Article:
Dark materials excavated by later small impacts show up clearly on the bright ejecta of a small lunar crater (800 meters in diameter) to the west. Image width is 640 meters.
Lunar geologists are interested in all aspects of craters, including their formation, structure, and the materials that they excavate. In this view of the ejecta blanket of a small fresh crater in the farside highlands north of Jules Verne Z, we can see where small, presumably secondary craters (that is, impact craters formed by the ejecta that expelled from a larger crater) have punched through the thin ejecta blanket of this fresh crater and excavated the darker, more mature materials beneath.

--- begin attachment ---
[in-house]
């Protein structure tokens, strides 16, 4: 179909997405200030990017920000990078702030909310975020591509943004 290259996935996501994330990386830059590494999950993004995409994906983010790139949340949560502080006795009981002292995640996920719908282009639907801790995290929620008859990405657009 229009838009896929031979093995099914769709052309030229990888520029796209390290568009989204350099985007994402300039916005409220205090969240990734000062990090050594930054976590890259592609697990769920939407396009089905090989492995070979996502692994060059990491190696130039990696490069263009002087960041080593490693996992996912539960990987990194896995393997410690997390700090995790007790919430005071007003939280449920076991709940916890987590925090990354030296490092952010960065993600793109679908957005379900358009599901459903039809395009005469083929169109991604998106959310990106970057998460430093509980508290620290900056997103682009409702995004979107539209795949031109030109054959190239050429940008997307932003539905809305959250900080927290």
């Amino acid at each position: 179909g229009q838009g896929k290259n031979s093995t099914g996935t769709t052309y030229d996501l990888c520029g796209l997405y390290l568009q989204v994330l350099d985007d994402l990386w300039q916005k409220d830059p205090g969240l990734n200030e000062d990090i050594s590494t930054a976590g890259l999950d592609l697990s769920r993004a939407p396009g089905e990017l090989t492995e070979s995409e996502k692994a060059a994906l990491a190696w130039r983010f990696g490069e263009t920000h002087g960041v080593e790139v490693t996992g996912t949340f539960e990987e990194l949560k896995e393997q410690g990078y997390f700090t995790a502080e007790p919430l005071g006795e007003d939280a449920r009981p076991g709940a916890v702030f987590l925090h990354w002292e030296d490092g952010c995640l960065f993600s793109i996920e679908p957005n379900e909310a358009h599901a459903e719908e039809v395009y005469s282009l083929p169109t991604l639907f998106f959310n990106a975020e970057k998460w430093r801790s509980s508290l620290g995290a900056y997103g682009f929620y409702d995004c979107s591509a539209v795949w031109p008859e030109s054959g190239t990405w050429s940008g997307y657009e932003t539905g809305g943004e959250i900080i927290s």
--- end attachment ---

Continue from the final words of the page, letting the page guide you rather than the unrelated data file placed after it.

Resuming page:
NASA's Goddard Space Flight Center built and manages the mission for the Exploration Systems Mission Directorate at NASA Headquarters in Washington. The Lunar Reconnaissance Orbiter Camera was designed to acquire data for landing site certification and to conduct polar illumination studies and global mapping. Operated by Arizona State University, the LROC facility is part of the School of Earth and Space Exploration (SESE). LROC consists of a pair of narrow-angle cameras (NAC) and a single wide-angle camera (WAC). The mission is expected to return over 70 terabytes of image data.